The debt is cleared.

Peter did no such harm to Christ.

Peter betrayed Christ.

It is of no matter that these betrayals were already known to Christ beforehand, that they were part of God’s Passion Play.

Betrayal is an absolute act.  It may cause harm, but that harm cannot be restored through forgiveness.

Betrayal makes the victim an authority over the betrayer.  It gives the victim the power to grant mercy to the betrayer.

Or not.

The victim is always in choice.  Is always the authority.

Jesus granted mercy to Peter for what he did.

So where, then, is the systemic betrayal that has been built into the very walls of the church?

It is in the Chief Priests.

Who were the ones who paid Judas for his betrayal.

Judas understood that absolute nature of his betrayal, and he took the matter of his judgment into his own hands.

The Chief Priests.

The most important men in the church.

Paid to have God killed.

Doesn’t get any more absolute than that.

Where is the record of the ritual cleansing of the church of this abomination?

Nowhere that I have read.

It strikes me that a church should have a yearly humbling of all priests as they confess their complicity in the death of Christ.

Like in the days of Jesus, though, priests today appear more proud of who they are than ashamed of their lineage.

And, oh, how many of them secretly revel in the idea that they are stronger than God, able to get God killed.

Gods, themselves, it seems.

Gods above God.


You all must know by now my complete disgust at how the true meaning of Christ’s resurrection from the dead to the church is how it gives the women of the church an opportunity to buy new hats.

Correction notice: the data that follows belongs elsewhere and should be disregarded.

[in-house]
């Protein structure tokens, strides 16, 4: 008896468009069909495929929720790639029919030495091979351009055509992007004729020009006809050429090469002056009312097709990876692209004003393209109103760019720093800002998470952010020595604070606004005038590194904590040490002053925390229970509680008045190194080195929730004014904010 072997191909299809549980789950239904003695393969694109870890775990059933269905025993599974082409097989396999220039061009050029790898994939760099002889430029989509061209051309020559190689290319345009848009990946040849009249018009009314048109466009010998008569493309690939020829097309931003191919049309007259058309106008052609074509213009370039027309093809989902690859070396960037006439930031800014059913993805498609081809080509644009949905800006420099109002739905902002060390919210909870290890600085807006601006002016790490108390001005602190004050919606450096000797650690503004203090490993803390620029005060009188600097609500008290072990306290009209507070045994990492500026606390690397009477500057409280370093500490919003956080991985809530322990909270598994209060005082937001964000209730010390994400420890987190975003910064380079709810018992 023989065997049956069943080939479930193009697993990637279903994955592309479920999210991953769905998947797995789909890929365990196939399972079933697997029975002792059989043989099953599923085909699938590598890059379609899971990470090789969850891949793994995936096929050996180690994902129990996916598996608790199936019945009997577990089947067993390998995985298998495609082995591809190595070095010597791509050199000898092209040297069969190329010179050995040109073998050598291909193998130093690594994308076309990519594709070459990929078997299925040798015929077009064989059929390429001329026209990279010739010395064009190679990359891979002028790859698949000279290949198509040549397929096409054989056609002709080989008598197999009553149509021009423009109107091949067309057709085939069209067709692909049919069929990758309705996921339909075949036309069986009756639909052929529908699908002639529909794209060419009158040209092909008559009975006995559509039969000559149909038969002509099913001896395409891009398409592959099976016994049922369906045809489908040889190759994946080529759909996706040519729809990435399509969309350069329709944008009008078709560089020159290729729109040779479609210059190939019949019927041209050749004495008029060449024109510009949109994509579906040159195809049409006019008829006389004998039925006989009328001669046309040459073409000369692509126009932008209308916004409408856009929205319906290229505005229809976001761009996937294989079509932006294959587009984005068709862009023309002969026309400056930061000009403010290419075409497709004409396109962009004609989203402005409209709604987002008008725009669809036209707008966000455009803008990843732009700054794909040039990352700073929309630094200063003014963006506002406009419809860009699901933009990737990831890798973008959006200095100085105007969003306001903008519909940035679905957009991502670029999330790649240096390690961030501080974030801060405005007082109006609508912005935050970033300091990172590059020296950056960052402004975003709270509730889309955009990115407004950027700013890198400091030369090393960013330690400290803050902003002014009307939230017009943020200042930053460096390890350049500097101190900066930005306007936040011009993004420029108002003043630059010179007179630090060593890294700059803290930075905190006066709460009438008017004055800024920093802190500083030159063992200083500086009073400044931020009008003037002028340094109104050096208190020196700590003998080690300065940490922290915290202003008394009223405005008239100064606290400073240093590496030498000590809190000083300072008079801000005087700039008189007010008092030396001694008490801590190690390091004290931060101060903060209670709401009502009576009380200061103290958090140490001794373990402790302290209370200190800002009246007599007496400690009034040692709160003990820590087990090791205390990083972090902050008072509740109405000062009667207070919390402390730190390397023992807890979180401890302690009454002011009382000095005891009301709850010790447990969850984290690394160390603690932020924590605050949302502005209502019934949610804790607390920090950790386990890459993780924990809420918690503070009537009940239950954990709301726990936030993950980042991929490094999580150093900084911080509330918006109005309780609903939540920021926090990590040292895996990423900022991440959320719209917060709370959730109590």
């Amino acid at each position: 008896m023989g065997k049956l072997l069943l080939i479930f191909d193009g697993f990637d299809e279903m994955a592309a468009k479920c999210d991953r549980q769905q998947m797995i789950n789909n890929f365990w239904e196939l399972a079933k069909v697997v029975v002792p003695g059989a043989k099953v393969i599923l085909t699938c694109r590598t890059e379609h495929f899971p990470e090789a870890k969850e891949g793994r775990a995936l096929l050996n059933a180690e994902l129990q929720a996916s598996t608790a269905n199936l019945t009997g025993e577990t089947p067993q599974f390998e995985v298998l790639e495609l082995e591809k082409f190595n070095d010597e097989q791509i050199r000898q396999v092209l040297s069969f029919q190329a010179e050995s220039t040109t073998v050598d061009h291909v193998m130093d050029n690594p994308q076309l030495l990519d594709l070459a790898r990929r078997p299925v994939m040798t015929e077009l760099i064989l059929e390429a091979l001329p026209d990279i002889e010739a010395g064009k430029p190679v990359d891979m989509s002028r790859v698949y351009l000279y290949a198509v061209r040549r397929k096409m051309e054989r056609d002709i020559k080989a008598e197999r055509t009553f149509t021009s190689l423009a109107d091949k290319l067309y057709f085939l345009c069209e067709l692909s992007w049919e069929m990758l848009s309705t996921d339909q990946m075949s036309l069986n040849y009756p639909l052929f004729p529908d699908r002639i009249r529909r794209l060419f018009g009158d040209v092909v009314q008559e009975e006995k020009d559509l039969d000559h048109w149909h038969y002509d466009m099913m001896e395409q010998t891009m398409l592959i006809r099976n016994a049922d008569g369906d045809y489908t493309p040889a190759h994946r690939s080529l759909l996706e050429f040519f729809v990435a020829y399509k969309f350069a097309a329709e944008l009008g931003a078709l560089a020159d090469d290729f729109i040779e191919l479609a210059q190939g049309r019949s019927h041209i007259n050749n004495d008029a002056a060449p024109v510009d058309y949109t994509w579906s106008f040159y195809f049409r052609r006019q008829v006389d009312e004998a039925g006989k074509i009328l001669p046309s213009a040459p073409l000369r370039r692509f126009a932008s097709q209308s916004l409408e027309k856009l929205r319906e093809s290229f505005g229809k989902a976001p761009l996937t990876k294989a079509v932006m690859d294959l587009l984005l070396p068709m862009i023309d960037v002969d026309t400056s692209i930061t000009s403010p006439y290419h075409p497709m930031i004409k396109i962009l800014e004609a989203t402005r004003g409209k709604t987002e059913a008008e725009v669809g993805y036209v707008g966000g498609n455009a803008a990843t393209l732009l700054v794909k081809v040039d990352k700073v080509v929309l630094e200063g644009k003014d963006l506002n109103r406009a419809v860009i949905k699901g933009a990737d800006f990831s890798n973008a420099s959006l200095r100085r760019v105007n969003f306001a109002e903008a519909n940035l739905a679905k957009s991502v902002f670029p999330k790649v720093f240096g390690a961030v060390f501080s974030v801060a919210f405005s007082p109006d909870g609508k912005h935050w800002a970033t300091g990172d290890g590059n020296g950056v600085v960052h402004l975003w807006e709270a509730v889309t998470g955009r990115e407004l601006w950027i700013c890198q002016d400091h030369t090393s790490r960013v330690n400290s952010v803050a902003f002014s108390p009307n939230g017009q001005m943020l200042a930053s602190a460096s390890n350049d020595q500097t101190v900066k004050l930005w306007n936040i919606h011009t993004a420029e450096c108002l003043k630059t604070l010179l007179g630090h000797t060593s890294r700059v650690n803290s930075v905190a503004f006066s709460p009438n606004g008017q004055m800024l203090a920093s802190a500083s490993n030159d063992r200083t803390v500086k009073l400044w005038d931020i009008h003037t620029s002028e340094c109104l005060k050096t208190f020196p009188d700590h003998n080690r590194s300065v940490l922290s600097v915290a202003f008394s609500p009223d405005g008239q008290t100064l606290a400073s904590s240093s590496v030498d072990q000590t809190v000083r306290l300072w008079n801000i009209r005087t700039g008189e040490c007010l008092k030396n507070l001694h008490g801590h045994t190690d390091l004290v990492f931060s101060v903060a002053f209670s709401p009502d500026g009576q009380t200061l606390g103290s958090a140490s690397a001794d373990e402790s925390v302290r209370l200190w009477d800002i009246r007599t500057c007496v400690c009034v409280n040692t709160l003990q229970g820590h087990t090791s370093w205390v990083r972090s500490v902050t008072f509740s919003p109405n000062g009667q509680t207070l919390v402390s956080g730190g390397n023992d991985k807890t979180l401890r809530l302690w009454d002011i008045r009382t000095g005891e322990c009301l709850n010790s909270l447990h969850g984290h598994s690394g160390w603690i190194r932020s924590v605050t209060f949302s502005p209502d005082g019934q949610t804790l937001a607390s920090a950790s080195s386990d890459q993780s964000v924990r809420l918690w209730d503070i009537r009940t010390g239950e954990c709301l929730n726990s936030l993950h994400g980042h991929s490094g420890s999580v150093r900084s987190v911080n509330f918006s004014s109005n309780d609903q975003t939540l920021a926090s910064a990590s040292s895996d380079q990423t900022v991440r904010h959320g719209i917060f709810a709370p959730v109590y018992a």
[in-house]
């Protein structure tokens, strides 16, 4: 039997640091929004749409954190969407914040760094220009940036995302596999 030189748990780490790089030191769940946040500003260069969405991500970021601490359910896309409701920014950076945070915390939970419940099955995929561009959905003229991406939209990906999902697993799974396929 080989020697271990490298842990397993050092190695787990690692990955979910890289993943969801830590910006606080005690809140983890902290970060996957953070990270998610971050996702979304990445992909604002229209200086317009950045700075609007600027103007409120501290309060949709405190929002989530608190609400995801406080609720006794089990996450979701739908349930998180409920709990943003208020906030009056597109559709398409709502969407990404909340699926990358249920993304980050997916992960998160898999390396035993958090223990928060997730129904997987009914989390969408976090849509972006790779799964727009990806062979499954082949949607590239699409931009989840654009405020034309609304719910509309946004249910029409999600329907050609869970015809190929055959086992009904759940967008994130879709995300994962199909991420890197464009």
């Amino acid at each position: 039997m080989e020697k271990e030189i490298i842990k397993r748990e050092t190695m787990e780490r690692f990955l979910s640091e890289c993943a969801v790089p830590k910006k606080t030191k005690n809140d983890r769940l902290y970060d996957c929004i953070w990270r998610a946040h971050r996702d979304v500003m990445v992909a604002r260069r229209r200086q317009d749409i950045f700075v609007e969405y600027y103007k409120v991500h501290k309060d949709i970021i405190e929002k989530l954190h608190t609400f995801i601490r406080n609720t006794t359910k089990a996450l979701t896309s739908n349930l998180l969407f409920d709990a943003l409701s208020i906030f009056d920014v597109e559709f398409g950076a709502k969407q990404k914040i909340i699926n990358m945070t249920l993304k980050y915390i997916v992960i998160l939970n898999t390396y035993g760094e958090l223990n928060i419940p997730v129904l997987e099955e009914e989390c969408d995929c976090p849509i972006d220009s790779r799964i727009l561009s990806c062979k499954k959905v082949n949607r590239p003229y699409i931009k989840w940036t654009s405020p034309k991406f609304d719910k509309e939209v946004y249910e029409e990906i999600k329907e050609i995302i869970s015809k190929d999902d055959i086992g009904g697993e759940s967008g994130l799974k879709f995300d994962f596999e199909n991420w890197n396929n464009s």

And scream, Alleluia! 

Because the words, Christ died for our sins, seems to have the ability to turn the world completely around and make what Christ did, die miserably on a cross, all about us.

And how wonderful we really are.

Not Christ.


And our SUVs and our natty shoes and those corsages.

Aren’t we just great!?!

And we know we’re great because Jesus died, and went to hell, and whatever else he did, yadda yadda yadda.

Because whatever he did, he did it for us!

The Sacrifice of Christ today is nothing more than fodder for the ego of Christians.

To everything in the universe there is a seen side and an unseen side.

We see the seen aspect of the death of Jesus in scripture.

His purity.  His mildness.  The Sacrificial Lamb.

Giving his life for the good of all.

What we don’t read about, or much about, is the unseen side of the death of Christ.

Of how he was used as bait for evil to come to him.

And to follow him down into hell.

Where it was to be trapped for all time.

I will admit that I know little of this because every time I am given a vision about it I either go into shock and cling to stability with all my might, or just go unconscious.

So very little learning has been had by me on this subject matter.